Dealing with the power crisis may mean adjusting the way you do business. For instance, working hours may need to be revised. Once there is a schedule in place, work around the power cuts or go in on weekends. Try to arrange that activities that do not require power take place during load shedding times, like meetings or training sessions.

If a large part of your business is about calling for sales, print out hardcopies of your client database. Plan your calls in advance and divert landlines to cell phones so that you are able to take calls wherever you are. Better planning with regards to petty cash and petrol is a necessity. Retailers may have to consider processing credit cards manually. Gibson admits that this is risky but says that it is better than not being able to make any sales at all.

Lastly, consider investing in technology to alleviate the power crunch. Laptops and cell phones work on batteries and can give you a few extra hours. Buy extra batteries and keep them charged. Investigate 3G connectivity for laptops and uninterrupted power supply for other computers. Realise that although you are not in control of the situation, you can control your reaction to it. “In any given situation you have three choices,” says Gibson. “You can speak out. You can accept it. Or you can exit.”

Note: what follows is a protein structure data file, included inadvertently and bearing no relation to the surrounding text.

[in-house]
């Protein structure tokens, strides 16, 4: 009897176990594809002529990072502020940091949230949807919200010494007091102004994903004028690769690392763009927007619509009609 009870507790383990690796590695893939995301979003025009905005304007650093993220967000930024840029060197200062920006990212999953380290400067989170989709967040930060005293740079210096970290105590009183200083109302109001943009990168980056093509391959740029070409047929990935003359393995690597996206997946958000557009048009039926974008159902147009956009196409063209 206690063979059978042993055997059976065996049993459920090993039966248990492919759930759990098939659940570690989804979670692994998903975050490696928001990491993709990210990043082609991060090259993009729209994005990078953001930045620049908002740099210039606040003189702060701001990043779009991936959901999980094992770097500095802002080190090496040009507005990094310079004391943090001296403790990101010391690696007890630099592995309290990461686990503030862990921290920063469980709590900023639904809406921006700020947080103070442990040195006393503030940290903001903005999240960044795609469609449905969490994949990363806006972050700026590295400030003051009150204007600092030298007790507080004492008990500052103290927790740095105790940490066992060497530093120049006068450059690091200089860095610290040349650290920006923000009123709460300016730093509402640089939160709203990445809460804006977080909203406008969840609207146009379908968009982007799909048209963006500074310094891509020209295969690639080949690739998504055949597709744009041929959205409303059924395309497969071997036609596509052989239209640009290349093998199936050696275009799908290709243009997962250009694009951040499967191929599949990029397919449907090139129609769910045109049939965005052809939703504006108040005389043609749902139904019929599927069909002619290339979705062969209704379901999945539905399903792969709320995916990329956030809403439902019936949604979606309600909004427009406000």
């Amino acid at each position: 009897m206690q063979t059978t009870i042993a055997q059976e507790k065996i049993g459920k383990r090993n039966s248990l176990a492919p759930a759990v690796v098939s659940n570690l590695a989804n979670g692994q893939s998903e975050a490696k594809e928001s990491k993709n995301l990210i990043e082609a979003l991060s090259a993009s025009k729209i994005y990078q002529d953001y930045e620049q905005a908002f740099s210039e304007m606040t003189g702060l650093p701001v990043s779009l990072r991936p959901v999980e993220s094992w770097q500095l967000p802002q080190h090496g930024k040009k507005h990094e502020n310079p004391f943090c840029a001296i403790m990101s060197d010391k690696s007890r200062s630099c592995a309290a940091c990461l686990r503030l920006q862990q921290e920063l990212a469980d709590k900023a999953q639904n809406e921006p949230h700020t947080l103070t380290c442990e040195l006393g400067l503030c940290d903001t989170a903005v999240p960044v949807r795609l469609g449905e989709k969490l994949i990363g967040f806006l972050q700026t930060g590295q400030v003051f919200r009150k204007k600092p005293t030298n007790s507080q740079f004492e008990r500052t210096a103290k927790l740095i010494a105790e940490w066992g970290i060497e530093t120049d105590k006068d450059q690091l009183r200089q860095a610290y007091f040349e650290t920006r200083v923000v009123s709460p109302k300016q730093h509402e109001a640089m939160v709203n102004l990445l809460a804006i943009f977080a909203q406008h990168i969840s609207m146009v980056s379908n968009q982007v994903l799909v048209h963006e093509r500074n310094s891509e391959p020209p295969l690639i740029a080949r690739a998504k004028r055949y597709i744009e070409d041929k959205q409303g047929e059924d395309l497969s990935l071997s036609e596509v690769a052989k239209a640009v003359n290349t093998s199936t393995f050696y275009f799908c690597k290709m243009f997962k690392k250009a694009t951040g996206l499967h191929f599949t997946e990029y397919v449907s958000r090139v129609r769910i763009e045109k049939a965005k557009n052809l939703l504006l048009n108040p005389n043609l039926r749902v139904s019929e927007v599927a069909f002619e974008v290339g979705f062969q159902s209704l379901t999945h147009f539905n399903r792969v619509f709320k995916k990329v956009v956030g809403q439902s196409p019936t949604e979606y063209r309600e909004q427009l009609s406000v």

For many people who own businesses, exiting now is not an option because of the time and money they have invested to grow their enterprises. And because there is only so much talking to be done, it seems that adapting to the circumstances is the most sensible route. Gibson says that adapting means you have to get real about where the country and your business are. He adds that while disbelief is a normal reaction under stressful circumstances, you cannot stick your head in the sand and pretend that all is well. “Power cuts are a reality. The sooner you believe it, the quicker you can do something about it.”

Now is the time to advertise because everyone else is pulling back and it is easier to get above the noise level

Avoid the blame game

There are many possible reasons why the country is experiencing an electricity supply crisis. And while it is important to figure out the cause, the truth is that pointing fingers is counterproductive. Looking for someone to blame is energy sapping and prevents you from moving forward. “South Africa is not Zimbabwe, but it is not a fully functioning first world country either. At least now we know what we are up against and this gives us a basis from which we can operate. We are not the only country in the world experiencing an energy problem. China, Brazil and Cuba have found solutions and we can too,” says Bill Gibson.

Amid the disappointment and the outrage, business owners need to adopt a rational approach if they are to keep on top of the situation. Although it is not possible for the average person to solve the country’s problems, they can solve the challenges facing their own companies. With the right attitude and through honing your tactics, you may even find ways to increase your sales.